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Cariogenicity of different foods?

Answered on August 19, 2014
Created August 02, 2013 at 1:17 AM

Is there a database somewhere which shows the cariogenicity (contribution to cavities) of different foods? Is there a method to measure it myself somehow?

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3 Answers

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Cb9a270955e2c277a02c4a4b5dad10b5

(10989)

on August 02, 2013
at 02:09 AM

Well dairy products and bones (hydroxyapatite) are going to be anticariogenic.

And sugar will be cariogenic.

1
8d3cb0be5f31c75a05f853cb3b5c245a

(1601)

on August 02, 2013
at 01:52 PM

According to Dr. Ellie "Kiss your dentist goodbye" author, cavities are caused by bad bacteria. In a mouth without bad bacteria, sugar won't actually cause cavities!

http://askdrellie.blogspot.com/2006/12/is-sugar-bad-for-me.html

"Many people still believe that sugar is the cause of cavities - but it is in fact the acids that dissolve the tooth enamel and create the cavities. Acids can be directly from foods and drinks but also from "cavity forming" bacteria that release acids as they grow.

The problem is that the sugar gives energy to these "acid producing" bacteria on your teeth, allowing them to release more acids and damage your teeth."

me again: Of course, if you have ever shared a drink with someone, kissed someone, even your parents, or I presume, shared a meal with someone, you're going to be exposed to bad bacteria which can cause cavities.

According to this: http://askdrellie.blogspot.com/2010/08/ph-of-various-foods-list-question.html

the pH of the food doesn't necessarily change the pH of the saliva. If you have low saliva pH, it doesn't matter, you're going to get cavities.

Saliva pH is affected by hormones (she says pregnant women routinely have pH of 5.5), diet, and other factors like stress, Vitamin D, lack of minerals, probiotics, consumption of fish, so clearly paleo-living or lifestyle can help with those (proper sleep, good nutrition, lack of items chelating the minerals out, probiotic-consumption, fish consumption, etc.)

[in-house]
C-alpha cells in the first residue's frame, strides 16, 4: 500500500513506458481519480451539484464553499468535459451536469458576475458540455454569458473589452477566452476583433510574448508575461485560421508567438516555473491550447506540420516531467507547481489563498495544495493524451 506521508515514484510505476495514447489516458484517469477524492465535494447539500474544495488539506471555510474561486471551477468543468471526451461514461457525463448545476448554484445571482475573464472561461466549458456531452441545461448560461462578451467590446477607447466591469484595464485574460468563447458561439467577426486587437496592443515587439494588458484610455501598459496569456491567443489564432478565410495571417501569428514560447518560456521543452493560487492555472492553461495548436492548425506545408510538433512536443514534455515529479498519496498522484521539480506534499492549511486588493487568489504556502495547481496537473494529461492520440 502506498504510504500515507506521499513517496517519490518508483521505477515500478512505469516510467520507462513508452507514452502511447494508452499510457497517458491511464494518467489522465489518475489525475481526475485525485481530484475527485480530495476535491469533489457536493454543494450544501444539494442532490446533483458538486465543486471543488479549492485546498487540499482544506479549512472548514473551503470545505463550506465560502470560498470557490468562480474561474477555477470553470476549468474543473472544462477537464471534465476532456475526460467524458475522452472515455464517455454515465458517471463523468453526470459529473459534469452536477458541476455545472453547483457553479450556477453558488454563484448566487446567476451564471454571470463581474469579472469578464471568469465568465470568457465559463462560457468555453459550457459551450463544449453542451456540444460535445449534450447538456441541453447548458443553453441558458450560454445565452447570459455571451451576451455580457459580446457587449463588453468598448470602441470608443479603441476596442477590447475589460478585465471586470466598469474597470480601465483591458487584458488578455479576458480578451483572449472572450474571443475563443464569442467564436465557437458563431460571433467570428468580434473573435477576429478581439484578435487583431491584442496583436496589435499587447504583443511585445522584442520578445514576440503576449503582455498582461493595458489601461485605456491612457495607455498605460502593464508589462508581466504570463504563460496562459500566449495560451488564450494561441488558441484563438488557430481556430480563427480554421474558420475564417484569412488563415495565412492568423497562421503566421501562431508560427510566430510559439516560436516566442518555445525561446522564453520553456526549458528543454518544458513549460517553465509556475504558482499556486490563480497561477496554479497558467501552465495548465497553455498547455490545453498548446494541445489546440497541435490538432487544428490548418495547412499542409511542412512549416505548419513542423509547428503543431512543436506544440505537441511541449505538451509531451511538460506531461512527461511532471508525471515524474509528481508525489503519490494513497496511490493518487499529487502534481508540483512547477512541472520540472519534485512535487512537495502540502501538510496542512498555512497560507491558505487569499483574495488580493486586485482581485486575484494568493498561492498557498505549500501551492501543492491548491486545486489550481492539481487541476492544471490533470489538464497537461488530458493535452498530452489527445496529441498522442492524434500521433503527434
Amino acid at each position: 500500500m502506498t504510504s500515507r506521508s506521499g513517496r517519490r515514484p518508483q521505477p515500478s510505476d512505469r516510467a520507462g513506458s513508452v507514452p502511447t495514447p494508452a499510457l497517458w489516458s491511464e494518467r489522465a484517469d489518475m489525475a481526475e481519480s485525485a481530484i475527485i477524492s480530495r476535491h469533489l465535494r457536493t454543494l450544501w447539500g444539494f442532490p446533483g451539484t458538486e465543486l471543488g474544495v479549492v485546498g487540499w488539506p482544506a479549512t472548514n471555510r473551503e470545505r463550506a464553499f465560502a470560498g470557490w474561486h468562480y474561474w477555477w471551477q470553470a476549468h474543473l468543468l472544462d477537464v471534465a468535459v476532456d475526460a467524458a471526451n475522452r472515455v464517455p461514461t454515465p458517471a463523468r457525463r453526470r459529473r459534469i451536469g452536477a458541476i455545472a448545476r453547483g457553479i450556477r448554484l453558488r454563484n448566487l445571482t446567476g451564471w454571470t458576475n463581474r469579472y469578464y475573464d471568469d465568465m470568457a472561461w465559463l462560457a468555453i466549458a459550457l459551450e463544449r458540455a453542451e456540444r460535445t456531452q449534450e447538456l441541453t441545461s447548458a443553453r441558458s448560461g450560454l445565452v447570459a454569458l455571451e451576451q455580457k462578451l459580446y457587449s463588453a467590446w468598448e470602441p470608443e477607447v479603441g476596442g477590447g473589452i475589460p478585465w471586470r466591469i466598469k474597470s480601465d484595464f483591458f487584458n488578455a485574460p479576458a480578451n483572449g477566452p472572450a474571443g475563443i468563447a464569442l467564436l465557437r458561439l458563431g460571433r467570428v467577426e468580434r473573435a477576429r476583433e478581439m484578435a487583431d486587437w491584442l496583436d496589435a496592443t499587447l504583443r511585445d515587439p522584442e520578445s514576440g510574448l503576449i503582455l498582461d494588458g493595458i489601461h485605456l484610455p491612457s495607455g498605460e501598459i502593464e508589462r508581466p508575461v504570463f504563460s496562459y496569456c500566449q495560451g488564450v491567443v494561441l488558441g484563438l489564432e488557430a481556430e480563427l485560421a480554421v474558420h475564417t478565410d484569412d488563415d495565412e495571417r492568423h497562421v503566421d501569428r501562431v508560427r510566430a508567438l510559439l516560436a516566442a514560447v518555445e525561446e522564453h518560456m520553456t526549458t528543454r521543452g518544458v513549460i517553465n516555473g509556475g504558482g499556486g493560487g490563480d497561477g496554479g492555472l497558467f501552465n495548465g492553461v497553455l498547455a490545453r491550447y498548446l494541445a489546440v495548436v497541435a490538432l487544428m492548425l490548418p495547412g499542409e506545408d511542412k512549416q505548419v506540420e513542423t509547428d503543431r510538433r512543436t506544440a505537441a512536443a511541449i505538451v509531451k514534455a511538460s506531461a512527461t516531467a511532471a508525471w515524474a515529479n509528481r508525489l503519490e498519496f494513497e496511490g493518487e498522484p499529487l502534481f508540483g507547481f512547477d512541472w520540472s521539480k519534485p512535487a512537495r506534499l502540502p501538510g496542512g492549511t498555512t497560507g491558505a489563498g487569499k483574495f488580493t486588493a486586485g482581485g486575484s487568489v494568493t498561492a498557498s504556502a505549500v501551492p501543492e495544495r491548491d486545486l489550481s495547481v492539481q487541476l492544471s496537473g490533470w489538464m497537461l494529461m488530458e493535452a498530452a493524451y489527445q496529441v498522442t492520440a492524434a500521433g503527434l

Anyway, in her book she mentions potatoes, broccoli, and bananas as creating a more basic/alkaline pH, and also calls for xylitol as dessert after a meal to change the pH of the mouth. So probably foods with xylitol naturally are good.

http://www.ehow.com/list_6922759_vegetables-fruits-contain-sugar-alcohol_.html

The site above says pineapple, carrots, apples, corn, carrots, and plums have good levels of xylitol.

Her book says that research shows 5-6 grams of xylitol per day is necessary, and she advises taking it in the form of mints.

I wonder if even a vegan could use her health program and have good tooth health? I would think perhaps for a while, but that eventually with hormone dysregulation/lack of proper minerals and vitamins in diet (zinc/copper balance, B12, B2 deficiencies being some of the big issues that come to mind), that perhaps they could stave it off for a while, as well as with "fasting" (i.e. not eating for about 12 hours from dinner until breakfast might be hard as a vegan, and making sure to brush with xylitol, and perhaps follow her other steps like a chlrohexidine rinse, a very dilute fluoride rinse, and use of xylitol after meals during the day)\

Anyway, just some interesting thoughts to consider - it really is all related - you can find foods which are more or less cariogenic, but your overall body/mind health must be good too, as Dr. Ellie says she has to watch her tooth health a lot because she is prone to stress. A good diet for mouth health is a traditional diet (weston a price - fermented foods, traditional dairy, broth, vegetables, fruit, etc.) or a paleo diet and paleo lifestyle - lots of good, deep sleep, some exercise, sun, etc..

0
3d58b5fb4f9780e2f47d4dcc53338a5a

(2771)

on August 02, 2013
at 02:14 PM

Good answer, elf27. I would like to point out that you are correct that bacteria is the cause of plaque and cavities. All dentist should tell you that. What's more important is what FEEDS those bacteria and make them thrive. Very similar to our gut flora, unwelcome bacteria seem to thrive on sugars. The starches that we eat aren't probably broken down enough for the bacteria to digest, but our bodies break it down to sugar for the gut flora.

I read somewhere where a Dental professor at a college wanted to prove to his students that it was sugar that caused cavaties, so he drilled a hole in one of his teeth and consumed no sugar for some period of time and it did not progress into a cavity, proving his point. I wish I could find that article somewhere to reference it, but it was years ago I read it.

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